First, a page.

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THE PRIESTS OF THE FUTURE:

THE PRIESTS OF THE FUTURE:

EMERGING STRONG FROM THE CRISES IN THE CATHOLIC PRIESTHOOD

The author is a member of St John of the Cross Carmelite community, Ibadan, Oyo State – the Vicariate of Nigeria House of Studies. In this article, drawing on his experience, he takes a clear and honest look at the crises affecting the priesthood today, and writes of the urgent and necessary need of renewal – which, as he says, can only be achieved by those priests who take seriously the true nature of the priestly ministry and its spirituality.

 

ISRAEL EMEKA ANI

 

The need for renewal

 

From the years after the Second Vatican Council and up to the present day, the Catholic priesthood has faced many crises, which have shaken the Church to its very foundations. The effects and consequences of these crises (such as the crisis of identity and the sexual abuse crises) on the priesthood as an institution are simply unprecedented in the history of the Catholic Church. Some of these effects and consequences include loss of faith and of confidence in priests, in the priesthood and even in the Church; the loss of many priests; and a terribly diminished interest in the priestly vocation, which has resulted in a severe shortage of vocations, especially in Europe and America.

 

Crises, problems and challenges are, however, part and parcel of life. No life is without its difficulties and challenges; and the Catholic priesthood, as a specific vocation in the Church, is no exception. The success or failure of any life depends greatly upon the way in which challenges are encountered and managed, and how lessons are learned from them, especially for the future. Thus, not to learn from the ongoing crises in the priesthood, or to act accordingly, will not only be asking for more trouble in the Church but will guarantee imminent failure in the life and ministry of priests. To achieve the renewal that the Church so much desires at present and for the future is dependent, to a very great extent, on the renewal of its priests. Only those priests who take seriously the true nature of the priestly ministry and its spirituality will enable the Church to achieve this renewal. Such priests will emerge strong from the present crises and will exist, with relevance, in the future.

 

Of the utmost importance

 

It is obvious, from the above, that much depends on the individual priest. He acts in the person of Christ (in persona Christi) and in the person of the Church (in persona Ecclesiae). Ordained to offer the sacrifice of the Holy Mass and to forgive sins in the Sacrament of Reconciliation, he participates in Christ’s threefold mission of sanctifying, teaching and governing. Yet, although the priesthood is a divine institution, priests are mere men of flesh and blood, and so must cooperate with grace in order to ensure the continued relevance and existence of this divine institution. Unfortunately, a good number of priests do not have a deep grasp of the theology of the priesthood. Some of them are now in crisis and have even abandoned the priesthood because they did not understand their own identity, mission and vocation. A proper understanding of the ontological character and nature of the priesthood is of the utmost importance. Priests who have a clear understanding of this doctrine are more likely to be content in their ministry, joyful in their vocation, and fruitful in their service of the Church and of society.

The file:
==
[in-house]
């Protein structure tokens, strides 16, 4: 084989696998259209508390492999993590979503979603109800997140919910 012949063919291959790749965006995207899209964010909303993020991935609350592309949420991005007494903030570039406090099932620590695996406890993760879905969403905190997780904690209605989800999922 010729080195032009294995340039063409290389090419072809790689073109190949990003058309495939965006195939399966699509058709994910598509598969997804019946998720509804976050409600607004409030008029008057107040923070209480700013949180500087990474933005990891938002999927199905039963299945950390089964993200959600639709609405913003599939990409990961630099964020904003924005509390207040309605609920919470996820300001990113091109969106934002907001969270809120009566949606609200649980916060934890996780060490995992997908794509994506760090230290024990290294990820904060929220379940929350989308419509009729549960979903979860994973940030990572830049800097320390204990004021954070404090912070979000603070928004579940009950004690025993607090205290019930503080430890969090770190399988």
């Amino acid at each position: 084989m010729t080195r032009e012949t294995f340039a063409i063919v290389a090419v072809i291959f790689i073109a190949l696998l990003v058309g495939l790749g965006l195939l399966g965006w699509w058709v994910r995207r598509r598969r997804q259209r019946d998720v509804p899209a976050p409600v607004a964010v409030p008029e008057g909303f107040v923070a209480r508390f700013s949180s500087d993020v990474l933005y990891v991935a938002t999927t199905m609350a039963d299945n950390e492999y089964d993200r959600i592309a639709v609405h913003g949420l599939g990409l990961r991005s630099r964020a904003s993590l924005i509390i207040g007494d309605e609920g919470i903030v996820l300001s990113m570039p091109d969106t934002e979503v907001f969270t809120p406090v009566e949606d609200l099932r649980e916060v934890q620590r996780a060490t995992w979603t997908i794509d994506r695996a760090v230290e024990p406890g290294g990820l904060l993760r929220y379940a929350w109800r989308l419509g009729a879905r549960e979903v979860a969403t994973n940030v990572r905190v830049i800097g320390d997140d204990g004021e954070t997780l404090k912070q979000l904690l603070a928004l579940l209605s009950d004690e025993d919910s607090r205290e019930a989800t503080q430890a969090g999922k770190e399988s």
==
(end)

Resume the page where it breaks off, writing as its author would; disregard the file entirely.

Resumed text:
In this regard, not only is initial formation of potential priests to be properly carried out; ongoing formation of priests has to be taken very seriously. Pope St John Paul II wrote: ‘Ongoing formation helps the priest to be and act as a priest in the spirit and style of Jesus the Good Shepherd.’[1] With ongoing formation, the priest is continually learning and being fashioned into God’s worthy instrument. Reading the signs of the times, we can see that ongoing formation enables the priest, through creative fidelity, to respond to the diverse challenges and problems of our changing times with the unchanging truths of our Christian faith. Besides according ongoing formation the seriousness it deserves, the renewal of the priesthood would also require discipline on the part of priests in giving heed to what the Church, in her wisdom over the years, teaches about the priestly life and ministry.

 

The danger of activism

 

In choosing his apostles (his first priests), Jesus wanted them to be with him before they were sent out (cf. Mk 3:14). In another instance, Jesus asked them to come away to a lonely place (cf. Mk 6:31): this was firstly for the silence and solitude that would enable introspection, reflection and evaluation; and secondly for rest, refreshment and renewal.

 

To remain focused and strong, priests must avoid the trap of functionalism or activism. Activism, in its various shapes and forms (such as an excess of pastoral and apostolic work) is not the essence of the priesthood. Priests are certainly to engage in the pastoral care of souls, but they must also disengage from it, from time to time, so as to spend time with the Lord. Priests who are constantly taken up with the work of the Lord, and have no time to spend with the Lord of the work to be nourished and strengthened, do not as a rule go far; and even if they do, they are most probably moving in the wrong direction. Pastoral work and people in need will always be there, creating demands. Priests must, in the midst of these, withdraw at times to reflect, evaluate and rest. They have to foster a balanced lifestyle in which they get the proper amount of sleep, a healthy diet, exercise and recreation.

 

‘When I am weak, then I am strong’

 

It is indeed of paramount importance to emphasise the need for priests to strike a balance between giving and receiving, emptying and refilling. While engaging in various pastoral activities in which they act in favour of the poor, the oppressed and the marginalised, priests are never to neglect being faithful to prayer (the Liturgy of the Hours, the Mass, silent prayer); spiritual reading and direction; recollections and retreats; and regular confession. And then, they must also give some time to rest and recreation, for they are human – and not pretend to be superhuman. Everyone knows, of course, that priests are human beings, yet no one seems to accept the fact. Kennedy and Heckler have said, of the life of priests: ‘Many of their conflicts and challenges arise precisely because they are ordinary men who may have to live as though they were not ordinary at all.’[2]